The most recent employment figures in the UK reveal that the proportion of Brits in jobs is still below the levels seen before the onset of coronavirus.
According to the latest Labour Force Survey, released by the Office for National Statistics (ONS) for January to March 2022, the UK employment rate had increased by 0.1 percentage points during the three-month period.
Despite the rate of people aged 16 to 64 years in jobs reaching 75.7 per cent, this is still lower than the record-breaking figures experienced in early 2020. Between December 2019 and February 2020, this level was 76.6 per cent, making it the highest figure since records began.
While the percentage of employed people remains lower than this peak, the latest statistics show the employment rate is increasing. At the same time, the unemployment rate is declining, having fallen by 0.3 percentage points over the quarter.
As the unemployment rate had fallen to 3.7 per cent between January and March this year, this was below pre-pandemic levels, when the level was 3.7 per cent.
“For the first time since records began, there are fewer unemployed people than job vacancies,” a spokesperson for the ONS revealed.
At the same time, the number of jobs available between February and April 2022 reached 1,295,000, growing by 33,700 over the three months.
What’s more, the latest figures represent a nearly half million increase since before the pandemic took hold in 2020.
This presents good opportunities for those who have been pursuing freelance jobs since then, as high numbers of vacancies suggest employers are increasingly looking for people to fill positions on a temporary or ad-hoc basis.
According to Harvard Business Review, more companies are considering using freelancers instead of full-time staff on their payroll, as they have become more familiar with remote working over the last two years.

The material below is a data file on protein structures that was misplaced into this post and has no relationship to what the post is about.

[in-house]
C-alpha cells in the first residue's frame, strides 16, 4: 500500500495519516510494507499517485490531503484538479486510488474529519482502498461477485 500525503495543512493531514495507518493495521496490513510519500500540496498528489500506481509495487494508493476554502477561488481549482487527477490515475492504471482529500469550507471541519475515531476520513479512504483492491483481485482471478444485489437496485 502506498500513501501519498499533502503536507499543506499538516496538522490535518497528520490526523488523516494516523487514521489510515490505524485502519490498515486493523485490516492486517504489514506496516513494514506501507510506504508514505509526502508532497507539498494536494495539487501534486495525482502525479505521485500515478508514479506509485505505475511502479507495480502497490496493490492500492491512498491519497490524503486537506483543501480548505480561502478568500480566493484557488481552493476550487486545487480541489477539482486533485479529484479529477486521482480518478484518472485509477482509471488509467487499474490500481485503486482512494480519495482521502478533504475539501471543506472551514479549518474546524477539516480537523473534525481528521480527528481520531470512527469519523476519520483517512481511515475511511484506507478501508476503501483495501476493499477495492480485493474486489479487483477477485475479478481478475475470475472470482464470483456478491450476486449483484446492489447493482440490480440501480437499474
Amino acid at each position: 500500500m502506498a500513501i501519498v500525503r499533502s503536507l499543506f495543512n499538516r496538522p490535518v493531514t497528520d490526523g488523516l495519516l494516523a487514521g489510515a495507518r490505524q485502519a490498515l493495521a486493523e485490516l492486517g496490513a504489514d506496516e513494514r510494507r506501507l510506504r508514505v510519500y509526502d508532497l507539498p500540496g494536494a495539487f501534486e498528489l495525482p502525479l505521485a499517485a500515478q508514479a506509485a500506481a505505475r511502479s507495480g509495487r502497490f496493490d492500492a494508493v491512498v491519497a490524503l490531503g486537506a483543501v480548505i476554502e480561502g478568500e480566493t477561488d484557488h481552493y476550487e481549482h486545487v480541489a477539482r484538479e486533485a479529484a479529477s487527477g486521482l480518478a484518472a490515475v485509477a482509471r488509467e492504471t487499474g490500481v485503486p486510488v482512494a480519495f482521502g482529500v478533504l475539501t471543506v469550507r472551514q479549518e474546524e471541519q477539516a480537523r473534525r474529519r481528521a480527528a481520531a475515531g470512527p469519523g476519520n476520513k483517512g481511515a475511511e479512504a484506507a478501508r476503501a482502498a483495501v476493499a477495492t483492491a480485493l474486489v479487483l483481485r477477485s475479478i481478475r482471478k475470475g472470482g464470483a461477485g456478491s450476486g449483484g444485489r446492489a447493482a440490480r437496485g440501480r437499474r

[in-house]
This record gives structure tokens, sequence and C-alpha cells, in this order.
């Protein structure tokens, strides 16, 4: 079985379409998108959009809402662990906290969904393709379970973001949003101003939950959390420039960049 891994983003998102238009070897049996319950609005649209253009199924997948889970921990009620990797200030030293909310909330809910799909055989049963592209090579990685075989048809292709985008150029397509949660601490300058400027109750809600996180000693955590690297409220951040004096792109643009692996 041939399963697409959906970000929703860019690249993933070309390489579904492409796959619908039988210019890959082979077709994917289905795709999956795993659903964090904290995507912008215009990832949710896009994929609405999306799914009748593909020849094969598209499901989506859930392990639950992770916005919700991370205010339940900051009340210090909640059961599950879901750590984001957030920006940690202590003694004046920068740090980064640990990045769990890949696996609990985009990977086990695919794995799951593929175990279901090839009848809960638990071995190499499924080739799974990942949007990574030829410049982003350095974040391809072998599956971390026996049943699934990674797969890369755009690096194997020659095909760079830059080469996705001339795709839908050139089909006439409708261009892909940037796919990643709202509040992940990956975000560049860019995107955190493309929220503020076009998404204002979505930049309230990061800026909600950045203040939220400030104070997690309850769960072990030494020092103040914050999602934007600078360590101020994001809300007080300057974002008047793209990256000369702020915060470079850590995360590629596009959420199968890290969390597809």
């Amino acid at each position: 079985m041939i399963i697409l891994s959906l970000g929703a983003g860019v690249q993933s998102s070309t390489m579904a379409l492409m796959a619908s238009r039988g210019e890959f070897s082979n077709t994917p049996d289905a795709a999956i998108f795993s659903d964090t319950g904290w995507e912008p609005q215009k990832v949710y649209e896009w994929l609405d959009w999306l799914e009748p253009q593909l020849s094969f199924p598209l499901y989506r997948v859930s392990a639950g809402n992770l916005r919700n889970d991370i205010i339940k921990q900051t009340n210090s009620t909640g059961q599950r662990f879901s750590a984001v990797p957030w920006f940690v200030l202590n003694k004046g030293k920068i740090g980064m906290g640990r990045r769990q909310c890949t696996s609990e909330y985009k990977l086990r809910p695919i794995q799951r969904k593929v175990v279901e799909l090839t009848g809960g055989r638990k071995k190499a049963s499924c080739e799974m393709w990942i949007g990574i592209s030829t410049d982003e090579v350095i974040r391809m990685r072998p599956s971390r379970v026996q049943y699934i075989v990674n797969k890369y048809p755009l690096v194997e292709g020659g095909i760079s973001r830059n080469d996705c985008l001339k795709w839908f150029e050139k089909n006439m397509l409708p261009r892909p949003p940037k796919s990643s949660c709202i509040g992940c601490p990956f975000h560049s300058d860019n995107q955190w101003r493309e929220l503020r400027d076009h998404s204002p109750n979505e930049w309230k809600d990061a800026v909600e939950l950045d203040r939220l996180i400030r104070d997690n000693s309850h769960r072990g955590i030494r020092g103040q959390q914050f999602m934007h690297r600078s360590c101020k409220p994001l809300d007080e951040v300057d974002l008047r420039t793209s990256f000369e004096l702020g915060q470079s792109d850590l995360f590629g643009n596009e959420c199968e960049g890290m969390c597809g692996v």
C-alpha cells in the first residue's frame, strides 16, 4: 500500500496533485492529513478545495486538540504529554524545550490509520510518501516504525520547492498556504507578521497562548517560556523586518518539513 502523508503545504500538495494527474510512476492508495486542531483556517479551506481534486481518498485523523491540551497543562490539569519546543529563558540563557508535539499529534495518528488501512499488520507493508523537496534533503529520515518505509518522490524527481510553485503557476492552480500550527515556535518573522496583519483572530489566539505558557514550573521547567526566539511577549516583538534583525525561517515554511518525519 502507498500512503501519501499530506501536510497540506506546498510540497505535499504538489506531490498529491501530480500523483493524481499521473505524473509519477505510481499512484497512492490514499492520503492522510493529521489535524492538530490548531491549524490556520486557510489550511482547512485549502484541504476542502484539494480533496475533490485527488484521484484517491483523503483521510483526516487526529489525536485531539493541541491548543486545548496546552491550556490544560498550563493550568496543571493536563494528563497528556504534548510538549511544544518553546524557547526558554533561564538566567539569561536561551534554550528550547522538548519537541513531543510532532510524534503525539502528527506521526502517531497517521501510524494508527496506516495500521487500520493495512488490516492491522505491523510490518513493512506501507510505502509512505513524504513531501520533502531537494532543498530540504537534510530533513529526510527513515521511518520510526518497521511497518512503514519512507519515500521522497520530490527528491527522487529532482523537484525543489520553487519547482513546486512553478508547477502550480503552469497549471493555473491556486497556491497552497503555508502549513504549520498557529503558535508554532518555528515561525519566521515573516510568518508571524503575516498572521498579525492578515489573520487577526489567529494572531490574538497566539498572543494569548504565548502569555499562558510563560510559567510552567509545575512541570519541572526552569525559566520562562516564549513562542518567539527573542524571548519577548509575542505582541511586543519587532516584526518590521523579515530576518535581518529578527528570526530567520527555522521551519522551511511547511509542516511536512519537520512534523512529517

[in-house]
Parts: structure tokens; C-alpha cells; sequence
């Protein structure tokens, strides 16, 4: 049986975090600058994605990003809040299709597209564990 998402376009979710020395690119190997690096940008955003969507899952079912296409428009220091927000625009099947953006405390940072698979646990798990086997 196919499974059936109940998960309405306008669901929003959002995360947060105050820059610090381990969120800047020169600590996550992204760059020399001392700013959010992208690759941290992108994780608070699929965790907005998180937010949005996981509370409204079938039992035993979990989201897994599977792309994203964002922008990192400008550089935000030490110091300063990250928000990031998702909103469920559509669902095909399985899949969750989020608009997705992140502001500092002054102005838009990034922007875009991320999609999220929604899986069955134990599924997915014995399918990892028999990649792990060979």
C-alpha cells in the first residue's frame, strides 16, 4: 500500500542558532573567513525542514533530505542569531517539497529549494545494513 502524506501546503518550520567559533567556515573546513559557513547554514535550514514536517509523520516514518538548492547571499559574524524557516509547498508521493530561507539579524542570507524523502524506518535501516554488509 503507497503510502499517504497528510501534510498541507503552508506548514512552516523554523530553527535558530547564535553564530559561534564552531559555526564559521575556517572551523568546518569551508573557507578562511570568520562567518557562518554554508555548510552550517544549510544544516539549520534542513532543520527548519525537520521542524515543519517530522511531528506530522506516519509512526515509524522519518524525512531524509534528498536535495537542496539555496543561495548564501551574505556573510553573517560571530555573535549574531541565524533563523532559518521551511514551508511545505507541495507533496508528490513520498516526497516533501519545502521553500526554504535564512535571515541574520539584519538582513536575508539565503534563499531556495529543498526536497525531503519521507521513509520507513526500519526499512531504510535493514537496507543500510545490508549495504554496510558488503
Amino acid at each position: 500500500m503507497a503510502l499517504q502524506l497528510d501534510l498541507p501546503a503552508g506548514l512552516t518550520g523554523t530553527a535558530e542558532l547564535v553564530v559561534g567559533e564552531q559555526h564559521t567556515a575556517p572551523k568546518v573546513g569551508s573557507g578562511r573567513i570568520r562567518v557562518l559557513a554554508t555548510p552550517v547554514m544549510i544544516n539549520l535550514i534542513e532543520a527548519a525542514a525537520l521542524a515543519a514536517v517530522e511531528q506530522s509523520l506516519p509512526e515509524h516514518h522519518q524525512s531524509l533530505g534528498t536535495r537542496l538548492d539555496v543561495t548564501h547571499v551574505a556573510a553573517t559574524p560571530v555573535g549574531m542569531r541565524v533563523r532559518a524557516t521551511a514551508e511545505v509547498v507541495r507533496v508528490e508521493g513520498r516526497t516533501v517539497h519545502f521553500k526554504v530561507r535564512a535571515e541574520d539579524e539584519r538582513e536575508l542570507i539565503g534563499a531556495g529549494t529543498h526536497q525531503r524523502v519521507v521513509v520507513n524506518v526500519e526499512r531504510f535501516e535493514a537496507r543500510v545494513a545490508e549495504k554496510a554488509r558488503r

It referenced surveys by Ozimek, which showed: “More than half of hiring managers indicated that remote working has opened up their ability or willingness to utilise remote freelancers, both during the pandemic and going forward.”
Upwork studies also found that 53 per cent of respondents made more use of freelancers working remotely during the pandemic than before lockdowns, while just six per cent stated they had hired fewer freelancers.
In addition to this, nearly half (47 per cent) stated they intended to make more use of freelancers over the next couple of years, compared with just 11 per cent who would not.
The move towards hiring more freelancers has been made easier by an evolving mindset towards flexible arrangements, better investment in virtual communications, and the ability to better define tasks, provide company information and detail certain specifications through remote working tools, Harvard Business Review acknowledged.
Although the number of pay-rolled employees in the UK has actually increased by more than half a million (530,000) since the beginning of the pandemic, there has clearly also been a move to hiring freelance workers, as a way to lower staffing costs and adopt a more flexible approach to completing short-term projects.
Staff considering going freelance should consult an accountant for sole traders in Manchester to learn more about how to keep their books before taking the big step into self-employment.